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Modeling languages have been used by system developers for decades to specify, visualize, construct, and document systems; rough sketches using stick figures and arrows and scribbled routing conditions go back still further. But the Unified Modeling Language (UML), for the first time in the history of systems engineering, gives practitioners a common language that applies to a multitude of different systems, domains, and methods or processes. It does not guarantee project success, but enables you to communicate ...
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Modeling languages have been used by system developers for decades to specify, visualize, construct, and document systems; rough sketches using stick figures and arrows and scribbled routing conditions go back still further. But the Unified Modeling Language (UML), for the first time in the history of systems engineering, gives practitioners a common language that applies to a multitude of different systems, domains, and methods or processes. It does not guarantee project success, but enables you to communicate solutions in a consistent, standardized, and tool-supported language.All indications suggest that the industry is rushing to the UML. Created by leading software engineering experts Grady Booch, James Rumbaugh, and Ivar Jacobson (now of Rational Software Corporation), and accepted as a standard by the Object Management Group (OMG) in 1997, the language has already achieved more success than any previous contenders. With a firm conceptual and pragmatic basis, it is well suited to supporting projects in modern languages like C++ and Java. And standardization lays the groundwork for tools as well as standard methods or processes.This book presents the UML, including its extension mechanisms and the Object Constraint Language (OCL), in a clear reference format. For those new to the language, a tutorial quickly brings you to the point where you can use the UML. The book is concise and precise, breaking down the information along clean lines and explaining each element of the language. Introductory chapters also convey the purpose of the UML and show its value to projects and as a means for communication.Topics include:
This quick reference guide to Unified Modeling Language (UML) version 1.1 is geared toward managers, engineers and professionals. It details both UML syntax and semantics, and it explores the role of UML in problem solving. For best comprehension, users should be familiar with UML.
What Constitutes the Unified Modeling Language?
The UML Definition
...The UML is defined by a set of documents (Figure 1-2) from Rational Software Corporation and the Object Management Group. The UML definition
The UML semantics document constitutes the single, common, definitive, formal, comprehensive, and precise specification of the UML (called the inside view). The UML semantics document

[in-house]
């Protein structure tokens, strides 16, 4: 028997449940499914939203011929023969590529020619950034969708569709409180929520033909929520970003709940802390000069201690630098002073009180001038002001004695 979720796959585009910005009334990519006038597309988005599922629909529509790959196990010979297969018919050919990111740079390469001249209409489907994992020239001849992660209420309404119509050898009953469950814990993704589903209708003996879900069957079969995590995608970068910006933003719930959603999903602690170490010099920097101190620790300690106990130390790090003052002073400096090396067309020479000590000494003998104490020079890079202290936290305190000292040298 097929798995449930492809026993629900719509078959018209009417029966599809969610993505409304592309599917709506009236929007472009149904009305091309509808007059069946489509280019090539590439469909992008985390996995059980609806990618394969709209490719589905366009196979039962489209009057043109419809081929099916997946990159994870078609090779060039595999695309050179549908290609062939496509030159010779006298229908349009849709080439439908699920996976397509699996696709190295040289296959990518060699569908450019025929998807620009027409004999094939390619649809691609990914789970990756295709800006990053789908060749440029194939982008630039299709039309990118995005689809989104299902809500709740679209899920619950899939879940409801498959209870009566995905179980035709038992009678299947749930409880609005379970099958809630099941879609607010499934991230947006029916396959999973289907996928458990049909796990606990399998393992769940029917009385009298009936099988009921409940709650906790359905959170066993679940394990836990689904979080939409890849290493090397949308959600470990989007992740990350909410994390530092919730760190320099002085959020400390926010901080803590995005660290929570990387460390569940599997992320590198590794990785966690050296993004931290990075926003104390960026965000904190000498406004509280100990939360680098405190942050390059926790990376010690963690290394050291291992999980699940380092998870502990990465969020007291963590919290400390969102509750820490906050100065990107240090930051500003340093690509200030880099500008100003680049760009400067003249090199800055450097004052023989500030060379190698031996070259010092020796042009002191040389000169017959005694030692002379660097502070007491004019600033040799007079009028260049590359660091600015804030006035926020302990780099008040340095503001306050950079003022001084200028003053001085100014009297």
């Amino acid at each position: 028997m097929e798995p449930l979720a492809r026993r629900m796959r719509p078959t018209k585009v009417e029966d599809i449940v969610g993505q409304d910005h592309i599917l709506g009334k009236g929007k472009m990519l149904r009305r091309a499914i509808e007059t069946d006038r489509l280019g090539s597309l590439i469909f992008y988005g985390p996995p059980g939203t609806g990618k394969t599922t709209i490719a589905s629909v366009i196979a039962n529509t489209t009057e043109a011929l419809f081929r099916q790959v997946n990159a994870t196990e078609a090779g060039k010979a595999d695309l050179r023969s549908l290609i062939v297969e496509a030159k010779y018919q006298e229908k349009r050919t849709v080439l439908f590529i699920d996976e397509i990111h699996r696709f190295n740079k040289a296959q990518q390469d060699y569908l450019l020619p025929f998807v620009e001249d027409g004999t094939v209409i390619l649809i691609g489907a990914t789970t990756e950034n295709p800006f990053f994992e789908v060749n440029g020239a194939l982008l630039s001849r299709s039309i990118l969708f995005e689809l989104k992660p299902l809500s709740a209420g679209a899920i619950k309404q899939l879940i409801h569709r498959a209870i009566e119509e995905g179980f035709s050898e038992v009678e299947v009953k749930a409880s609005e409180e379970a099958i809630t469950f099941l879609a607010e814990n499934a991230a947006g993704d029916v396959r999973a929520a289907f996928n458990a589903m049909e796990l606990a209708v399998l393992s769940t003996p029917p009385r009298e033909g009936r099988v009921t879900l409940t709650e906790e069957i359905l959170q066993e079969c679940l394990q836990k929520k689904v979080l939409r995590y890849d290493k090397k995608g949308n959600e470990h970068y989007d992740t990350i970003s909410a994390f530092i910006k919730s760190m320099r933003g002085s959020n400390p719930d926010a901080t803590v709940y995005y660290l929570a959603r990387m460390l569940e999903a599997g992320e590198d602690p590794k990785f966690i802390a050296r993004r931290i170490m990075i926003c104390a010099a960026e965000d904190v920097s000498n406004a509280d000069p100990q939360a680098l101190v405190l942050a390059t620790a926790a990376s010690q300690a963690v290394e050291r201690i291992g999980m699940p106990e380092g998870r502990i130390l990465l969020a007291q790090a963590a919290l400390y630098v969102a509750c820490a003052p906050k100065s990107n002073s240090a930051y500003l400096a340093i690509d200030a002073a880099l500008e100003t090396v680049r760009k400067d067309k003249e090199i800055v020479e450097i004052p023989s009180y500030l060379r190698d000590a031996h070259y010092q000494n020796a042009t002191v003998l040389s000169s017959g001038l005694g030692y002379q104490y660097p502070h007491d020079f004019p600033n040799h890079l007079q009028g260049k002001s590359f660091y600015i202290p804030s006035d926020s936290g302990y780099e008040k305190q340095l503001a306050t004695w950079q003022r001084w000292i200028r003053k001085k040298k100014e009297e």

The UML Notation Guide constitutes the notational or visual representation of the UML and provides examples (called the outside view). The UML Notation Guide
The UML extension documents provide user-defined extensions (using extension mechanisms). These documents
A UML variant is a semantically well-defined language (expressed as a metamodel) based on (and built on top of) the UML metamodel. It specializes the UML but does not change the UML terms or redefine their meanings.
The Object Constraint Language
The Object Constraint Language (OCL) is a formal, easily readable and writable, nonprogramming, implementation-independent language. The OCL
Posted April 12, 2002
This book alleges to be for anyone interested in UML, including engineers, but that's simply not the case. The book does contain a fair amount of detailed technical information, but it tends to be presented in a style more consistent with management-speak than engineering jargon. For example, the introductory chapter contains one of the most buzzword-compliant sentences I've ever been pained to read: '[UML] enables the capturing, communicating, and leveraging of strategic, tactical, and operational knowledge to facilitate increasing value by increasing quality, reducing costs, and reducing time-to-market while managing risks and being proactive in regard to ever-increasing change and complexity.' I don't believe that makes the book useless or bad, but more technical types will be left scratching their heads in puzzlement as they put down the book in favor of 'UML Distilled'. If you want a book to convince your boss that UML is something you should use at work, then this may very well be your best bet. If you need a tech manual to work through some of the finer points, then look elsewhere.Was this review helpful? Yes NoThank you for your feedback. Report this reviewThank you, this review has been flagged.